Early adverse experiences like childhood abuse or neglect can significantly impact emotional well-being and interpersonal relationships. EMDR offers an effective approach to address and heal these childhood traumas, allowing people to break free from the cycle of emotional pain and build healthier coping mechanisms.

Grief and loss

The grieving process can be complex and overwhelming, especially when the loss is sudden or traumatic. EMDR can help people process unresolved grief and find a sense of closure, acceptance, and meaning in the face of loss.


Trauma is often an underlying factor contributing to addictive behaviors. EMDR can be used as part of addiction treatment to address the traumatic experiences that may be driving the addictive cycle. By targeting the root causes of addiction, EMDR can help reduce cravings and promote lasting recovery.

Phobias and fears

Both irrational fears and specific phobias can be effectively treated with EMDR. By processing the distressing memories and associations related to the phobia, individuals can experience a reduction in fear and avoidance behaviors.

Performance anxiety

MDR has been utilized to address performance anxiety in athletes, musicians, public speakers, and others facing high-pressure situations. By targeting the underlying traumatic experiences and negative beliefs related to performance, EMDR can improve self-confidence and performance outcomes.

Body image issues

Negative body image and self-esteem issues can stem from past experiences of trauma or societal pressures. EMDR can help people reprocess these experiences and develop a healthier and more positive relationship with their bodies.

Relationship challenges

EMDR can be beneficial in addressing relationship difficulties, especially when they are influenced by past traumas or negative beliefs about self or others. By processing these experiences, it is possible to improve communication, trust, and emotional intimacy.

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If you have been feeling any of these symptoms, and you are in need of help, please give our friendly team a call.

How Does EMDR Work?

EMDR is a structured and comprehensive psychotherapy approach that incorporates several distinct phases to streamline the processing and healing of traumatic or distressing memories. The therapy, developed by Francine Shapiro in the late 1980s, aims to help people reprocess and integrate traumatic experiences that have been stored in the brain in an unprocessed and distressing manner. The process involves using bilateral stimulation, such as side-to-side eye movements, to facilitate the adaptive processing of memories.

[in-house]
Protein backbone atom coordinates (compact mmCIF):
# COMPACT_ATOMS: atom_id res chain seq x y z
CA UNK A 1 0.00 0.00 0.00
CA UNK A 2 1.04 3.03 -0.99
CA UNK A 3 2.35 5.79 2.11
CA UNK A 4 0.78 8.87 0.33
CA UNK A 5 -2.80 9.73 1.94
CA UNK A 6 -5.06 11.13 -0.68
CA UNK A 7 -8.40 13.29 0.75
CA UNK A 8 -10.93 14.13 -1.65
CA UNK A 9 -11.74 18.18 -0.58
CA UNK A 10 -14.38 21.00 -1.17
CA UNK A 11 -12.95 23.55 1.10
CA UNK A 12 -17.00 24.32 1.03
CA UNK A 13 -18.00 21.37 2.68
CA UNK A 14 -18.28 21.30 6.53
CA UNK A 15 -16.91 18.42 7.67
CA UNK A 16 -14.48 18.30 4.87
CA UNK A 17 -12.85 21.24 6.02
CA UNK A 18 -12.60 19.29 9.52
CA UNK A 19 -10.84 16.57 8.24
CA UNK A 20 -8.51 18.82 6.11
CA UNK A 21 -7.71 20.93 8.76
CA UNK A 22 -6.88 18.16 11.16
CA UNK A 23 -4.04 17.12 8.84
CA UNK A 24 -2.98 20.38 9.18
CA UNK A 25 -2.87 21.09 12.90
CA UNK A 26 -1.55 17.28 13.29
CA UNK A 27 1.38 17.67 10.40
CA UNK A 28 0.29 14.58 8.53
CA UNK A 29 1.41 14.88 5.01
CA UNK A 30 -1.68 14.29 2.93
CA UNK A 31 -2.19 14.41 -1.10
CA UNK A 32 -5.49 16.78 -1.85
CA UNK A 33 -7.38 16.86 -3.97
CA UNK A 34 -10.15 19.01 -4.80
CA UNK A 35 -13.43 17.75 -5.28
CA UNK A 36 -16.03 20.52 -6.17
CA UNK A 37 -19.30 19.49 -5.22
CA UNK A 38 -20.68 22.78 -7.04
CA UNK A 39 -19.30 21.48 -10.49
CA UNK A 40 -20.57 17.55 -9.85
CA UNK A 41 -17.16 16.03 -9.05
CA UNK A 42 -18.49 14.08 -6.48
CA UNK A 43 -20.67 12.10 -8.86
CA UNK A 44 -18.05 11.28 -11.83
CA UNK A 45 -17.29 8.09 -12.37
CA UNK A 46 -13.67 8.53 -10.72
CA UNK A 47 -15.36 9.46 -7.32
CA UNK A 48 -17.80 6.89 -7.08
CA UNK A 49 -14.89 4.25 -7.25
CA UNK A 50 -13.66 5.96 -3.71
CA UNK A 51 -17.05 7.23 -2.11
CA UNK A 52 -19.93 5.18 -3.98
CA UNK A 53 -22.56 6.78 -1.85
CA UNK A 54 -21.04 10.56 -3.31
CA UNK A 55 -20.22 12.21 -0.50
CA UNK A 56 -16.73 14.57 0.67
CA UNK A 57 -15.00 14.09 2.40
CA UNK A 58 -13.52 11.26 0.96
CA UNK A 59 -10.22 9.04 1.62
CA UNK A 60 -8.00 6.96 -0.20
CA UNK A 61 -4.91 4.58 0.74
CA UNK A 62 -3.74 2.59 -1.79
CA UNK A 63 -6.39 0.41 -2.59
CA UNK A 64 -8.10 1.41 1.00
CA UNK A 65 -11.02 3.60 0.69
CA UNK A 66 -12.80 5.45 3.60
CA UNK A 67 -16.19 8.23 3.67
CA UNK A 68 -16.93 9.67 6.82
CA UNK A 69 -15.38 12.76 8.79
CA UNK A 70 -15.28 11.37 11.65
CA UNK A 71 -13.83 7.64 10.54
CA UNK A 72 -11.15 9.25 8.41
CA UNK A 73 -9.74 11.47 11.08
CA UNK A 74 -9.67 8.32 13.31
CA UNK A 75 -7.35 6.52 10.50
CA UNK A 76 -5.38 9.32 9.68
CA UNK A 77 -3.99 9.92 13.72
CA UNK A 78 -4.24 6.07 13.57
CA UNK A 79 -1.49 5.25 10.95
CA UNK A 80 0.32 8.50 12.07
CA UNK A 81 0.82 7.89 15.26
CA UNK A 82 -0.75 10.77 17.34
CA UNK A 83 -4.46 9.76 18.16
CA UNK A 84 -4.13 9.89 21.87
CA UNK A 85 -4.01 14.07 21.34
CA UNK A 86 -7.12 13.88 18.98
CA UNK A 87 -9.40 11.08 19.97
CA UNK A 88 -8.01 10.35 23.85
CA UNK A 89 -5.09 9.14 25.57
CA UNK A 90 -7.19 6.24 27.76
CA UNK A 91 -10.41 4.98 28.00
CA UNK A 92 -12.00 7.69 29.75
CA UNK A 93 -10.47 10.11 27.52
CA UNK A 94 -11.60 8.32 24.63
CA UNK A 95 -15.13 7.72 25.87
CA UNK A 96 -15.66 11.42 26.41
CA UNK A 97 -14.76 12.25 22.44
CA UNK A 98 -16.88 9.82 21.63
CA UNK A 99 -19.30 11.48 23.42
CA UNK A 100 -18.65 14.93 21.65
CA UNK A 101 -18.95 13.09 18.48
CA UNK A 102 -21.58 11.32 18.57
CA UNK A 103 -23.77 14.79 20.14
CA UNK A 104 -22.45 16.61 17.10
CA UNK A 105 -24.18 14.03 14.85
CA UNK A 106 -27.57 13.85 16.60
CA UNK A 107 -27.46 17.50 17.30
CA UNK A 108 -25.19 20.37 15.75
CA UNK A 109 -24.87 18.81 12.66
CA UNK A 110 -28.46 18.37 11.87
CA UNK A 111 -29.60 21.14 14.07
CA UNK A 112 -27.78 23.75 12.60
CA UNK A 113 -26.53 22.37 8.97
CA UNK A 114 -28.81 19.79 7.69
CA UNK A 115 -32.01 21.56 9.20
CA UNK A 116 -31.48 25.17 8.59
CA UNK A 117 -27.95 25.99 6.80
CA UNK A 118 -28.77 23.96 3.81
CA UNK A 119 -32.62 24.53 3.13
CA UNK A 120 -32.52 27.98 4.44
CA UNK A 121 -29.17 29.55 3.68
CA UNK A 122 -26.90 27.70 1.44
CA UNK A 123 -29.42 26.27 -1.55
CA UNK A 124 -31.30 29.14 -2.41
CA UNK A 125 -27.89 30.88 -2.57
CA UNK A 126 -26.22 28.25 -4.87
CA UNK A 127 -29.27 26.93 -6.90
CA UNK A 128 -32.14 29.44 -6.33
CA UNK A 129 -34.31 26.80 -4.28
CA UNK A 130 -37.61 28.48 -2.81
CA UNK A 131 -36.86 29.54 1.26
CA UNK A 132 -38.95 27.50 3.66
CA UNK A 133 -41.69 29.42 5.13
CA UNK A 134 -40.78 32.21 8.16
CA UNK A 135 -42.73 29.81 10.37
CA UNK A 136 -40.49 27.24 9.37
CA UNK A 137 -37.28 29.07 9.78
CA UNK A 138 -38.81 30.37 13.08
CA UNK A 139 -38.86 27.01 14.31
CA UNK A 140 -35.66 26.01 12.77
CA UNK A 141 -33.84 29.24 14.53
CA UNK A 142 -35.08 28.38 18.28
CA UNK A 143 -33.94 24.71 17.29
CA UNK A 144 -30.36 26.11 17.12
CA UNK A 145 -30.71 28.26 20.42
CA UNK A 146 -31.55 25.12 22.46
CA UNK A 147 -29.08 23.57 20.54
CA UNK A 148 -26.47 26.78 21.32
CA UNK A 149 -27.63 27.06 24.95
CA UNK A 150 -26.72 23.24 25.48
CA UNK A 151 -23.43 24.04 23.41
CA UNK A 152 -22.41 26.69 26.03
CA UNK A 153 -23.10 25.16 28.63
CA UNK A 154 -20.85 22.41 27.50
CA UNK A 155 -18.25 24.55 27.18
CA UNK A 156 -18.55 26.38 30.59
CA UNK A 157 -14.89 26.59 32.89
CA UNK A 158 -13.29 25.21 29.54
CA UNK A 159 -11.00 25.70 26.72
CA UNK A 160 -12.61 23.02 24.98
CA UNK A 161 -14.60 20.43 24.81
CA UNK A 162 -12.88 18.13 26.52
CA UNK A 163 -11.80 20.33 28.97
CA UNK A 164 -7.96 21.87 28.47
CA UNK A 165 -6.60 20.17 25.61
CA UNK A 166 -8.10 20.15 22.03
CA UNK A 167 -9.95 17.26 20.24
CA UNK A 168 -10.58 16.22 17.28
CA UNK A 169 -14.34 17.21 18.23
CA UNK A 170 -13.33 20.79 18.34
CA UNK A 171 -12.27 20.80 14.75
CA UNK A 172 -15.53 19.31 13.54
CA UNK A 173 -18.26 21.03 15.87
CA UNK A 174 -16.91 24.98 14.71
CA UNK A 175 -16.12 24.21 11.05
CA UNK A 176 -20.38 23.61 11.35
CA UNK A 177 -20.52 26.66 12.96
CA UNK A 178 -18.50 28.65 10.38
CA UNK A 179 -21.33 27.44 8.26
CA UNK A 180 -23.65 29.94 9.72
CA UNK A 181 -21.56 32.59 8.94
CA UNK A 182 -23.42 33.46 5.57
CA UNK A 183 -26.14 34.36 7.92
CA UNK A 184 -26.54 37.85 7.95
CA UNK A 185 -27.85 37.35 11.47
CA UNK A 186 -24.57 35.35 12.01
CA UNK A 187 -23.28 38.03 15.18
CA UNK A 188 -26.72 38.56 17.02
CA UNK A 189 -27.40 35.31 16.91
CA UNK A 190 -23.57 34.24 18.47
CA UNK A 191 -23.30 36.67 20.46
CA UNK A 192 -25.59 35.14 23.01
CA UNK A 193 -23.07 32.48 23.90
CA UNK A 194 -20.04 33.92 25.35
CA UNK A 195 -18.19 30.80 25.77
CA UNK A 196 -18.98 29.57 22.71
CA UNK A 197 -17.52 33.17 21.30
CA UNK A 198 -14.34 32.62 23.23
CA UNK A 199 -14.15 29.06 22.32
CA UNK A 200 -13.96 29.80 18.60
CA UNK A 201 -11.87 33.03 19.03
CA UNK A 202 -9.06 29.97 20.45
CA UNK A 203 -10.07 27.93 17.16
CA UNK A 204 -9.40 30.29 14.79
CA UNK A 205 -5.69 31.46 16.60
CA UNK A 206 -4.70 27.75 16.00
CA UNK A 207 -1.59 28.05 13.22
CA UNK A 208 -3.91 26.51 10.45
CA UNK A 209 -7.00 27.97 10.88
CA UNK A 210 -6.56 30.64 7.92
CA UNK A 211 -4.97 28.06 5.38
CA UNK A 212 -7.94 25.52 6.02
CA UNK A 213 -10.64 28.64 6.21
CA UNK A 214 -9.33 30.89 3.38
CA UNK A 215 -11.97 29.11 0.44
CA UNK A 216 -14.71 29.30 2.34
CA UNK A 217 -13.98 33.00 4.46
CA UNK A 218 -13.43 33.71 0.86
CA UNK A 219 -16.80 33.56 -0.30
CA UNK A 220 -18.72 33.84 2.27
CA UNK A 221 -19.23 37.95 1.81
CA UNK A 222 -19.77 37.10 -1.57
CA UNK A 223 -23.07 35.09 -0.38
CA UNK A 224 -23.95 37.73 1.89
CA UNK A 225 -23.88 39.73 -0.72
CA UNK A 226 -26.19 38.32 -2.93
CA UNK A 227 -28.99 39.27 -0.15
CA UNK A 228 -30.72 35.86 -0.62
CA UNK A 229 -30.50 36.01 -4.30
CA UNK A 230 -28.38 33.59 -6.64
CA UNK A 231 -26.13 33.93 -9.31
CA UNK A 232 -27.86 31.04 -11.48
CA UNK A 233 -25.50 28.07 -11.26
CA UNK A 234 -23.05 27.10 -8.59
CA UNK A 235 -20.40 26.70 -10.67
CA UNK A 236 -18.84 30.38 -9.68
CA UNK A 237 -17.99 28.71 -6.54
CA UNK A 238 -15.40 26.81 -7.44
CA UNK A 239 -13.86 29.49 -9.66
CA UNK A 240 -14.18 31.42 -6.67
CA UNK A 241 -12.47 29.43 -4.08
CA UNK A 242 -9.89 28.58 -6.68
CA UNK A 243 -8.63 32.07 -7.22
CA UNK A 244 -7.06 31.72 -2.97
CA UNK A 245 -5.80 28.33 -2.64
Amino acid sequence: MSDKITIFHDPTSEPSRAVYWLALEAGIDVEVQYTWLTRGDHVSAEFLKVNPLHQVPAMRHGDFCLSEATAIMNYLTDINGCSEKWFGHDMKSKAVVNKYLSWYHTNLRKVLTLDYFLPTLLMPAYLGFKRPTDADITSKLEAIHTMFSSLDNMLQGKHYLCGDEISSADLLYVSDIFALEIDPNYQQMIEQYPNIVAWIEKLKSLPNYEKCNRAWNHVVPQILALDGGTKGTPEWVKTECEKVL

History taking and treatment planning

The first phase of EMDR involves building a therapeutic relationship between the client and the therapist. During this stage, the EMDR therapist gathers comprehensive information about the client’s history, trauma or distressing experiences, current symptoms, and specific treatment goals. This information helps the therapist tailor the EMDR treatment to the person’s unique needs.


In this phase, the therapist educates the client about the EMDR process, explaining how the therapy works and what to expect during the sessions. The therapist emphasizes the importance of creating a sense of safety and developing healthy coping strategies to manage emotional distress during and between sessions. This preparation helps the client feel more comfortable and prepared for the deeper therapeutic work ahead.


The assessment phase of EMDR involves identifying specific target memories that are related to the client’s distressing symptoms or issues. These target memories will be the focus of the EMDR session. The therapist helps the client identify the negative beliefs, emotions, and physical sensations associated with each target memory.


During the desensitization phase, the client holds the target memory in mind while simultaneously engaging in bilateral stimulation, which could be side-to-side eye movements, tapping, or auditory tones. The therapist guides the client through this process to boost the adaptive processing of the memory. As the memory is reprocessed, the emotional charge and distress associated with it gradually decrease.